Clive James




book review



Clive James

THE CLIVE James of the written word is an altogether more acceptable kettle of egotism than that which appears with irregularity on our television screens. His ten years as The Observer's TV critic produced wonderfully humorous and astute columns and the travel pieces he penned for the same paper provide the content of Flying Visits.

In its introduction he outlines his penchant for air travel, his fascination with forward thrusts and retractable whatnots, and recalls his first ascent skywards in a vehicle piloted by a character "wearing an eye patch, (he) walked with a stiff leg and saluted the aircraft with what appeared to be an aluminium hand".

Those were the days.

James presents local history in jaunty dollops wherever he goes and takes illuminating, wit-soaked peeks at the present whether he's pretending to discuss economics with inscrutable Japanese economists or being moved to tears in Los Angeles by consuming whole the inferno-in-the-mouth pickle, the Jalapeño.

He also displays a seething mania for etching people into their current backdrop. Most memorably of Thatcher in China: "Nothing like that skin had been since the twin potters of Hopei produced the last piece of their white porcelain with the searing glaze ... and her eyes are two purple bolts from the Forbidden City's Gate Of Divine Prowess, an edifice which, it was clear from her manner, was just a hole in the wall compared to the front door of Downing Street."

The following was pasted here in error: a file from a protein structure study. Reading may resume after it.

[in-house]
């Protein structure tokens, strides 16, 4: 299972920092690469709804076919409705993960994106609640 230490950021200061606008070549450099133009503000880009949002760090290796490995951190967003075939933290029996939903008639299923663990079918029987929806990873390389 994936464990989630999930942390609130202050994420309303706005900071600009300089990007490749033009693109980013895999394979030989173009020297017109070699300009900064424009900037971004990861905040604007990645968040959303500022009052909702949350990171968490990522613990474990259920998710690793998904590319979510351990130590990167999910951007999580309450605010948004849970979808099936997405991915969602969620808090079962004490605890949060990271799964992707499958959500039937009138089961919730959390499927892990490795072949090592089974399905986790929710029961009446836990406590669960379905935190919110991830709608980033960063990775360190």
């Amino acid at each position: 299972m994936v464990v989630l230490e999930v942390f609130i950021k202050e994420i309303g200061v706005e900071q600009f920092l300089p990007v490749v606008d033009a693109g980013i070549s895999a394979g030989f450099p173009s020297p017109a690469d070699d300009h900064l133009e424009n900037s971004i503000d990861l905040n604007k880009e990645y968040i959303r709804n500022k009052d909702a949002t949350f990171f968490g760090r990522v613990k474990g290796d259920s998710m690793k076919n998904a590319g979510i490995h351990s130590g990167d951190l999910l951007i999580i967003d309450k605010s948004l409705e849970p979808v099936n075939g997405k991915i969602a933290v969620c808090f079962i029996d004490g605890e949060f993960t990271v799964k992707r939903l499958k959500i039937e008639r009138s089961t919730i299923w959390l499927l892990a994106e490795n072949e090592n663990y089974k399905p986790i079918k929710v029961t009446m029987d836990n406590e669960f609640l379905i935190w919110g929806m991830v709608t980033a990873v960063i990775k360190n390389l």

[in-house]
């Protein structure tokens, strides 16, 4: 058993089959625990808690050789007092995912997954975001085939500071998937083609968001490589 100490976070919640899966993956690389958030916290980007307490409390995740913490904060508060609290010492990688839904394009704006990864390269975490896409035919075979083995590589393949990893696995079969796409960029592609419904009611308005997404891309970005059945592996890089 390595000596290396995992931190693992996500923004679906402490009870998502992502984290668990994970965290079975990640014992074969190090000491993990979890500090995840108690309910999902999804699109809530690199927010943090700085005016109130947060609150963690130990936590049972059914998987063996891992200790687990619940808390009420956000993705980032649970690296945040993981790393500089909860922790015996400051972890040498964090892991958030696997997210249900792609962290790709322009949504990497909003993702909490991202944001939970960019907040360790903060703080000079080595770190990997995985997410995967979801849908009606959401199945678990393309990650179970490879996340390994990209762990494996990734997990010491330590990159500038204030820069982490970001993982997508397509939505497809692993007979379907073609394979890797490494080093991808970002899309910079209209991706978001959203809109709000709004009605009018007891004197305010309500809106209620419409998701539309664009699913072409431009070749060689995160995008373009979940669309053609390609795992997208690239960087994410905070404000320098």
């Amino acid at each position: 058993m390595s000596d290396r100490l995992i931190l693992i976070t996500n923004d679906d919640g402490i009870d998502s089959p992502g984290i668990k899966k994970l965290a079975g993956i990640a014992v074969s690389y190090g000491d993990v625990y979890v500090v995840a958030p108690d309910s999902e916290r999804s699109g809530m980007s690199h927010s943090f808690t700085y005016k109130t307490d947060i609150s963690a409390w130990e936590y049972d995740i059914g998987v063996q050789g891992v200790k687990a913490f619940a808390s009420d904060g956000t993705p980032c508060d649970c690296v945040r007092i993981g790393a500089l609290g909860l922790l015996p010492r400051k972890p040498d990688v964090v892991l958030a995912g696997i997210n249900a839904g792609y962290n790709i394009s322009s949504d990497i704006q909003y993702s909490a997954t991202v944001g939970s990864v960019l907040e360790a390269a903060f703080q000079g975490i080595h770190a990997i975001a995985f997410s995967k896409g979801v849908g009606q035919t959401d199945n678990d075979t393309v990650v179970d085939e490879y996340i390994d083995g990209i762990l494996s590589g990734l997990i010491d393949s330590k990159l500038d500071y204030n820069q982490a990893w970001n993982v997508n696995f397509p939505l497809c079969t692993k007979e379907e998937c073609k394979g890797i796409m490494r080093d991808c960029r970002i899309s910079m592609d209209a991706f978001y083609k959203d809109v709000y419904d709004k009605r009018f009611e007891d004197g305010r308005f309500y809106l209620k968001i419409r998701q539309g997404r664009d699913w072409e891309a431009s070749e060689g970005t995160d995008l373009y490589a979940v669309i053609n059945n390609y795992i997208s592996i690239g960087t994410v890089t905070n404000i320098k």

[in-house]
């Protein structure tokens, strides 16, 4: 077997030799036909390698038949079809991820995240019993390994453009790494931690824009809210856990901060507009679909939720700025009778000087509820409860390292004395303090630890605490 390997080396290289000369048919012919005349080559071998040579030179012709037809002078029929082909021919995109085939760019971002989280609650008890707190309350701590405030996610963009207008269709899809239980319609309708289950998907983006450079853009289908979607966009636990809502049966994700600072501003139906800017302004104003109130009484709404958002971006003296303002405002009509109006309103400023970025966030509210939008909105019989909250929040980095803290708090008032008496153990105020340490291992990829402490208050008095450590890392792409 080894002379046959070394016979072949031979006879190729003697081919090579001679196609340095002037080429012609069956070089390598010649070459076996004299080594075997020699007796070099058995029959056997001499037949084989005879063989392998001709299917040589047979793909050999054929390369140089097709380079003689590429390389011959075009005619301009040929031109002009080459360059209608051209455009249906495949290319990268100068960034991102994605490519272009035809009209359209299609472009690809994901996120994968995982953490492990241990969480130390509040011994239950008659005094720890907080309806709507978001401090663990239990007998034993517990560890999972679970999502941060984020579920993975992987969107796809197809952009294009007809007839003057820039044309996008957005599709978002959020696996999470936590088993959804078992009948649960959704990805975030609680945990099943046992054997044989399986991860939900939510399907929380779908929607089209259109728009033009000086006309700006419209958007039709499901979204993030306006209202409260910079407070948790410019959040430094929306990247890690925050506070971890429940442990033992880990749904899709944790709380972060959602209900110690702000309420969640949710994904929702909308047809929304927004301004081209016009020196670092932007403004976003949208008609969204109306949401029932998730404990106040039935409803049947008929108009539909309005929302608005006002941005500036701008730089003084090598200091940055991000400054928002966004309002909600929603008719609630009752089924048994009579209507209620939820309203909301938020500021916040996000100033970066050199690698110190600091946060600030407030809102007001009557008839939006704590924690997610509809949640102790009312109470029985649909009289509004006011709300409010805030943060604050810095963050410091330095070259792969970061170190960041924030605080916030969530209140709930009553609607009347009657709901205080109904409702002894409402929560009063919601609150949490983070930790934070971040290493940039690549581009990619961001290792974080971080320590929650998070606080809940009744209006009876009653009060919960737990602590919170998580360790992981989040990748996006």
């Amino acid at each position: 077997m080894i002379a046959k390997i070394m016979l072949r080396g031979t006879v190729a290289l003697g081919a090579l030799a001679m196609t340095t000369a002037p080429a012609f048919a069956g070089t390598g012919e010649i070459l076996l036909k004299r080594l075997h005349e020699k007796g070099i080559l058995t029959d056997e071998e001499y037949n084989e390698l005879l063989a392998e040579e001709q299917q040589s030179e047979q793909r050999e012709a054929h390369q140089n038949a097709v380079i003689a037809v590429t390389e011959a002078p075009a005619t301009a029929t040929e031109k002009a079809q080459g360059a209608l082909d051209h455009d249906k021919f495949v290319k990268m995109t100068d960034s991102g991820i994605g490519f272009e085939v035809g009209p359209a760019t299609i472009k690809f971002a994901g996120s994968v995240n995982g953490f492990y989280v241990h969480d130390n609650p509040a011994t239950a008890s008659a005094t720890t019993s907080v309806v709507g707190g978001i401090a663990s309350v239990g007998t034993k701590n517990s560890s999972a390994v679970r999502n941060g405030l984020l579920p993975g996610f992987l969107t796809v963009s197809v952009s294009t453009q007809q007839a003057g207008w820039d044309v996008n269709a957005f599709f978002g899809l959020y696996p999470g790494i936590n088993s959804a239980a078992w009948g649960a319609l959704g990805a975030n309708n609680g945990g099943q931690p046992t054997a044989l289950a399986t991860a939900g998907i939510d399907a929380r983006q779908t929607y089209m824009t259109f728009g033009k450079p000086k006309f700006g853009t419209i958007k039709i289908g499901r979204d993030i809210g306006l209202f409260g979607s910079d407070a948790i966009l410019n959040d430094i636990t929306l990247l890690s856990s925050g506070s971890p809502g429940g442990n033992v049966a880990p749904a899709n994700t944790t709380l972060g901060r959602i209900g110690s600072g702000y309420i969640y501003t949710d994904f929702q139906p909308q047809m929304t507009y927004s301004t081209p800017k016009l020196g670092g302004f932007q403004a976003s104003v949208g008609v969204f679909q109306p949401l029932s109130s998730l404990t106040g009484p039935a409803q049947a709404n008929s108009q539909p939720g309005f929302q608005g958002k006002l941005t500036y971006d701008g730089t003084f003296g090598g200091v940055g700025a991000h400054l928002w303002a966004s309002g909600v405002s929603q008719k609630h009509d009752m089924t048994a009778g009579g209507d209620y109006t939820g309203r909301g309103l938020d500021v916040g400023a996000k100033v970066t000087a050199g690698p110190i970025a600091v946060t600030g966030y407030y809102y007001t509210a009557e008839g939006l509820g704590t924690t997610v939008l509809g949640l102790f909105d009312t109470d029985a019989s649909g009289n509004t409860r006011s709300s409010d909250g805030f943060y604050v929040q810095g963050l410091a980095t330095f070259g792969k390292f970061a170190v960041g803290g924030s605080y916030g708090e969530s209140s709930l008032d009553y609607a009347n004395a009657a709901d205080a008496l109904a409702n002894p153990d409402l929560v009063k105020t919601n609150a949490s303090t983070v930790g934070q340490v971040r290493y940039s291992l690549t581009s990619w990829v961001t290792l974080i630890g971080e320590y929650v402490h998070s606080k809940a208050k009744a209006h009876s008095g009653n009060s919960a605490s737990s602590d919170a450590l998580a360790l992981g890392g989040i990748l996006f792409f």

Failing Towards England is the latest instalment of James' Unreliable Memoirs. It begins as he sets foot on Southampton docks, fresh faced and shivering in his Hawaiian shirt, off the boat from Australia (fare £60, inclusive of a week's b&b in Earl's Court).

James is in his element constructing one long anecdote out of a succession of smaller anecdotes with himself as the fulcrum. He roams London from dodgy dwellings in Earl's Court to dodgy dwellings in Tufnell Park ("the cutting edge of Bohemia") and, via a coal barge in Twickenham, almost back again.

Life is punctuated by a fat-filled vegetable-free diet, pints of "brown water" and a recurrent dental dilemma only resolved after chancing upon Barry, "the paradigm Australian dentist".

Curiously though, James' tone is one of confession. During these years he cadged money, fags, and sleeping space from friends, used women as washing machines and even refused to attend a kindly landlady's funeral.

It's as if he's owning up now to ease his burden at the last trumpet.


© mick sinclair

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